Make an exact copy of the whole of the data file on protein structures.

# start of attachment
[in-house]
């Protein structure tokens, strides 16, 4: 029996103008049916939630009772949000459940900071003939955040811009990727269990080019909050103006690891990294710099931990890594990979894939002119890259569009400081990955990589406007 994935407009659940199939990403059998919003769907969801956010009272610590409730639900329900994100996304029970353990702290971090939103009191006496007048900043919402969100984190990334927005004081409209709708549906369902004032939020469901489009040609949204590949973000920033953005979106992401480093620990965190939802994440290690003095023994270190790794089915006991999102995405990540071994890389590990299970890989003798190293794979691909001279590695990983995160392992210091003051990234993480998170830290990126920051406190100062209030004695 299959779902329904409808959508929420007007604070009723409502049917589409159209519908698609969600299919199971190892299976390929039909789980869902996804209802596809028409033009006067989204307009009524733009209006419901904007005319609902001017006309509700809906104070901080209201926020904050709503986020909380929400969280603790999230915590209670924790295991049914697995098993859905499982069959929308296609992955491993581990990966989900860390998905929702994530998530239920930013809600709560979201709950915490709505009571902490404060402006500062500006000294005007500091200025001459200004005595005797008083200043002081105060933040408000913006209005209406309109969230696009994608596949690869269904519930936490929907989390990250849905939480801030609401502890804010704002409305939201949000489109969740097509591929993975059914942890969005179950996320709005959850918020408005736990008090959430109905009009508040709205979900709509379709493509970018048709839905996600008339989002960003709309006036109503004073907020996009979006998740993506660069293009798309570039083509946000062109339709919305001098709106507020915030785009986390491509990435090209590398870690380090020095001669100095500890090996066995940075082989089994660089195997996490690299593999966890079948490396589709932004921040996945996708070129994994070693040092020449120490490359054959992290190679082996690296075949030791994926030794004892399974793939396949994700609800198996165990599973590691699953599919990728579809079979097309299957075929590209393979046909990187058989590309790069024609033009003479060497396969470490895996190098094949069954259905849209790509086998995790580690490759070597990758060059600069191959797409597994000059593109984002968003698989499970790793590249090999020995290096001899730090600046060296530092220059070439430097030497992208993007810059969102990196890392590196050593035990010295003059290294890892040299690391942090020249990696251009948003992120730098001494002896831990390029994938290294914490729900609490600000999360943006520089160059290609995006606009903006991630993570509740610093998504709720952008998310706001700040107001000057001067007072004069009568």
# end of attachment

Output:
[in-house]
């Protein structure tokens, strides 16, 4: 029996103008049916939630009772949000459940900071003939955040811009990727269990080019909050103006690891990294710099931990890594990979894939002119890259569009400081990955990589406007 994935407009659940199939990403059998919003769907969801956010009272610590409730639900329900994100996304029970353990702290971090939103009191006496007048900043919402969100984190990334927005004081409209709708549906369902004032939020469901489009040609949204590949973000920033953005979106992401480093620990965190939802994440290690003095023994270190790794089915006991999102995405990540071994890389590990299970890989003798190293794979691909001279590695990983995160392992210091003051990234993480998170830290990126920051406190100062209030004695 299959779902329904409808959508929420007007604070009723409502049917589409159209519908698609969600299919199971190892299976390929039909789980869902996804209802596809028409033009006067989204307009009524733009209006419901904007005319609902001017006309509700809906104070901080209201926020904050709503986020909380929400969280603790999230915590209670924790295991049914697995098993859905499982069959929308296609992955491993581990990966989900860390998905929702994530998530239920930013809600709560979201709950915490709505009571902490404060402006500062500006000294005007500091200025001459200004005595005797008083200043002081105060933040408000913006209005209406309109969230696009994608596949690869269904519930936490929907989390990250849905939480801030609401502890804010704002409305939201949000489109969740097509591929993975059914942890969005179950996320709005959850918020408005736990008090959430109905009009508040709205979900709509379709493509970018048709839905996600008339989002960003709309006036109503004073907020996009979006998740993506660069293009798309570039083509946000062109339709919305001098709106507020915030785009986390491509990435090209590398870690380090020095001669100095500890090996066995940075082989089994660089195997996490690299593999966890079948490396589709932004921040996945996708070129994994070693040092020449120490490359054959992290190679082996690296075949030791994926030794004892399974793939396949994700609800198996165990599973590691699953599919990728579809079979097309299957075929590209393979046909990187058989590309790069024609033009003479060497396969470490895996190098094949069954259905849209790509086998995790580690490759070597990758060059600069191959797409597994000059593109984002968003698989499970790793590249090999020995290096001899730090600046060296530092220059070439430097030497992208993007810059969102990196890392590196050593035990010295003059290294890892040299690391942090020249990696251009948003992120730098001494002896831990390029994938290294914490729900609490600000999360943006520089160059290609995006606009903006991630993570509740610093998504709720952008998310706001700040107001000057001067007072004069009568």